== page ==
system call creates an interesting cross
between a hard link and a file copy. The end result of a successful
call is a new, distinct file - with its own inode -
which shares data blocks with the original file. A copy-on-write policy is
used, so the two files remain distinct; if one is modified, the changes
will not be visible in the other. This call has a number of uses,
including fast snapshotting and as a sort of optimized copy operation.
But, as was described in the
previous article on reflink()
, there is some disagreement over
how file ownership and security-related metadata should be handled.
It comes down to the different use cases for this system call. In the
"snapshot" case, security information must be preserved; that, in turn,
means that reflink() can only be used by the owner of the file (or
by a process with sufficient capabilities to get around ownership
restrictions). On the other hand, those wanting to use reflink()
as a fast file copy
would rather see security information treated like it would be with a file
copy; the user creating the reflink must have read access to the original
file and ends up owning the new one.
For a while, it seemed like the reflink-as-copy use case was simply going
to be left out in the cold. But then Joel Becker, the author of the
reflink() patches, proposed a compromise. If the
process calling reflink() had ownership or suitable privilege, the
snapshot semantics would prevail. Otherwise, read access would be required
and a new set of security attributes would be applied. The idea was to try
to automatically do the right thing in all situations.
In the end, though, this approach didn't fly either. From Andy Lutomirski's objection:
There are plenty of syscalls that require some privilege and fail
if the caller doesn't have it. But I can think of only one syscall
that does *something different* depending on who called it: setuid.
Please search the web and marvel at the disasters caused by
setuid's magical caller-dependent behavior (the sendmail bug is
probably the most famous). This proposal for reflink is just
asking for bugs where an attacker gets some otherwise privileged
program to call reflink but to somehow lack the privileges
(CAP_CHOWN, selinux rights, or whatever) to copy security
attributes, thus exposing a link with the wrong permissions.
Others agreed that automagically changing behavior depending on caller
privilege was not the best way to go. So Joel went back to the drawing
board yet another time.
On May 15, he came back with a new
proposal. The reflink() API would now look like:
int reflink(const char *oldpath, const char *newpath, int preserve);
The new preserve parameter would be a set of flags allowing the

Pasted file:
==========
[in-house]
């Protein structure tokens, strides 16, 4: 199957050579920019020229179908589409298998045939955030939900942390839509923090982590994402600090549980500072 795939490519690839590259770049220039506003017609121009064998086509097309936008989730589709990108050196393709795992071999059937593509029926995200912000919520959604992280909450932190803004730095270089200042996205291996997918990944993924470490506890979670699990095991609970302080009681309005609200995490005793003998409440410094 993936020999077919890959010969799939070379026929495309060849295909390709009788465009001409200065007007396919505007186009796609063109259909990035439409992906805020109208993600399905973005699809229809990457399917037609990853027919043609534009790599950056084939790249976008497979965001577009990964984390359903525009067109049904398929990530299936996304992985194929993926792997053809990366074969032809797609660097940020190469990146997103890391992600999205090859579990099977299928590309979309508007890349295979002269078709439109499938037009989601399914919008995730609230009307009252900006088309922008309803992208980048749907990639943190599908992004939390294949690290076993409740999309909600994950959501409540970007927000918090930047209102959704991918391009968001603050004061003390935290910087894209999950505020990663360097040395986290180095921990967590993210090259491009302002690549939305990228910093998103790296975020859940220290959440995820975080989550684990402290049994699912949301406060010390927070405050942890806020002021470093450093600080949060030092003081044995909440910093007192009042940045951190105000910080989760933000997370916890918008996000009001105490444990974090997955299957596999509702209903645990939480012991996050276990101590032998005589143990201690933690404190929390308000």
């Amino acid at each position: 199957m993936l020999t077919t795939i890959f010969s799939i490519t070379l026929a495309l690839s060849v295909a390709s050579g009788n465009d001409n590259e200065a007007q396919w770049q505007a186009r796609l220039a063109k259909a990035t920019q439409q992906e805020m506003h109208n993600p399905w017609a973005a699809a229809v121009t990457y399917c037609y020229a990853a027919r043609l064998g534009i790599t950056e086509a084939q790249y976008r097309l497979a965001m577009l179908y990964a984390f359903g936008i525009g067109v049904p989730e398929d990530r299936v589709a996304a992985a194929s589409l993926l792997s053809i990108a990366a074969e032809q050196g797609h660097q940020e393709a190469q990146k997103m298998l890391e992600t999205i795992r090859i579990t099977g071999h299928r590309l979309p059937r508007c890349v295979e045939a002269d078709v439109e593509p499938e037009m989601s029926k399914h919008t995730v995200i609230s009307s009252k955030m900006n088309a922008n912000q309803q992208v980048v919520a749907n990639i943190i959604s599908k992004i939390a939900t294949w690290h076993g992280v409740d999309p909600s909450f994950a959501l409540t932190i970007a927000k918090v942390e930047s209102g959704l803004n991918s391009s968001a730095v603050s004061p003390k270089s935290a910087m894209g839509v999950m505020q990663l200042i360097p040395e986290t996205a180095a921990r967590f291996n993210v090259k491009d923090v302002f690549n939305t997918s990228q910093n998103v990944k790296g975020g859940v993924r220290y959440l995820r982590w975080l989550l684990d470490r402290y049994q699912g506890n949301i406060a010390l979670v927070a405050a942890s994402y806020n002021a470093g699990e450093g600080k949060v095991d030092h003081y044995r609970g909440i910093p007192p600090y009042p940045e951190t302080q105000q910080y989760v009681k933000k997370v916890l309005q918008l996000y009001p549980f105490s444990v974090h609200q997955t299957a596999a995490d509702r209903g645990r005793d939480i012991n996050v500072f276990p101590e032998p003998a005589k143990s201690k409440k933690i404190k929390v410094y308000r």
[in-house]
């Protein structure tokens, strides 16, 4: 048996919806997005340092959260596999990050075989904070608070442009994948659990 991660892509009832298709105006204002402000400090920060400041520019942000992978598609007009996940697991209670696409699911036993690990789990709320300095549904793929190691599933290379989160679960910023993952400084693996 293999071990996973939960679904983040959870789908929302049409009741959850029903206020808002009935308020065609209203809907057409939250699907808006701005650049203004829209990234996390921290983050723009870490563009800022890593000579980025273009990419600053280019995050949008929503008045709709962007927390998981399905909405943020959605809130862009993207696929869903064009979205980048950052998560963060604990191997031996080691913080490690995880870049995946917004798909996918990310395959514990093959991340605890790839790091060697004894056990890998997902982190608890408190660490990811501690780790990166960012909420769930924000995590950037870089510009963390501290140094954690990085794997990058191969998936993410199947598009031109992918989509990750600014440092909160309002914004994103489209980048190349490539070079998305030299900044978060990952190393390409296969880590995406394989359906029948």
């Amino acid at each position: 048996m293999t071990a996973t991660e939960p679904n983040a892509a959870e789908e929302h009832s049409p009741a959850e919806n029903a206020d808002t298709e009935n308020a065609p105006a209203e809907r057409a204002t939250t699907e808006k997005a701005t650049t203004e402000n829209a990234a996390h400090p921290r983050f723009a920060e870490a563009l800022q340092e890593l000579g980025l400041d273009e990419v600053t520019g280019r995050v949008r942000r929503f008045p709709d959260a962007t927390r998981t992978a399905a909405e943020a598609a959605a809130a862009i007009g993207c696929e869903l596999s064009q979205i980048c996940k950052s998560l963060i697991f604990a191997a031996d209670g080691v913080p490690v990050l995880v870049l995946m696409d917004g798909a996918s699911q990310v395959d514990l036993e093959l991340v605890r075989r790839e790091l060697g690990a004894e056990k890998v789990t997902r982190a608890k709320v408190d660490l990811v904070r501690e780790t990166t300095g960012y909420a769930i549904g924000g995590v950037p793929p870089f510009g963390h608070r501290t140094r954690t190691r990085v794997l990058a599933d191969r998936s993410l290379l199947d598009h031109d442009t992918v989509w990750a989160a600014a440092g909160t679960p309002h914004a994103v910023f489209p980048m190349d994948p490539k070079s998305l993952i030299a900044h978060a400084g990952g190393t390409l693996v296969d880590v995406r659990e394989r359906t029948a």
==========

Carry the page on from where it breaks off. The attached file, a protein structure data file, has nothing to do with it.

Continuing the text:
caller to specify which bits of security-oriented information are to be
preserved. Anticipated values are:
- REFLINK_ATTR_OWNER: keep the ownership of the file the
same. The caller must either be the owner or have the
- REFLINK_ATTR_SECURITY: preserves the SELinux/SMACK/TOMOYO
linux security state. This flag is only valid if
REFLINK_ATTR_OWNER is also provided. In the absence of
REFLINK_ATTR_SECURITY, the new link gets a brand-new security
state, as if it were any other new file.
- REFLINK_ATTR_MODE: the discretionary access control
permissions bits remain the same; requires ownership or
- REFLINK_ATTR_ACL: all access control lists are preserved.
This only works if REFLINK_ATTR_MODE is specified.
The API would also provide REFLINK_ATTR_NONE and
REFLINK_ATTR_ALL, with the obvious semantics. Importantly, if the
the requisite credentials to preserve the requested information, the call
will simply fail. There will be no magically-changing semantics depending
on the caller's capabilities.
Joel also proposes some new flags to the ln command:
- -r requests that a reflink be made.
- -P says that the reflink() call should use
- -p (lower case) is like -P, except that it will
retry with REFLINK_ATTR_NONE if the first call fails.
There were some question as to whether all the flags are necessary; perhaps
all that is really needed is "preserve all" or "preserve none." But Joel
feels like one might as well add the flexibility, given that the argument
is being added to the API anyway, and there doesn't seem to be that much
strong sentiment to the contrary. All told, the reflink() API
would appear to be stabilizing toward something that everybody can agree
on. It's probably late for 2.6.31, but this new system call could conceivably be
ready for the 2.6.32 development cycle.
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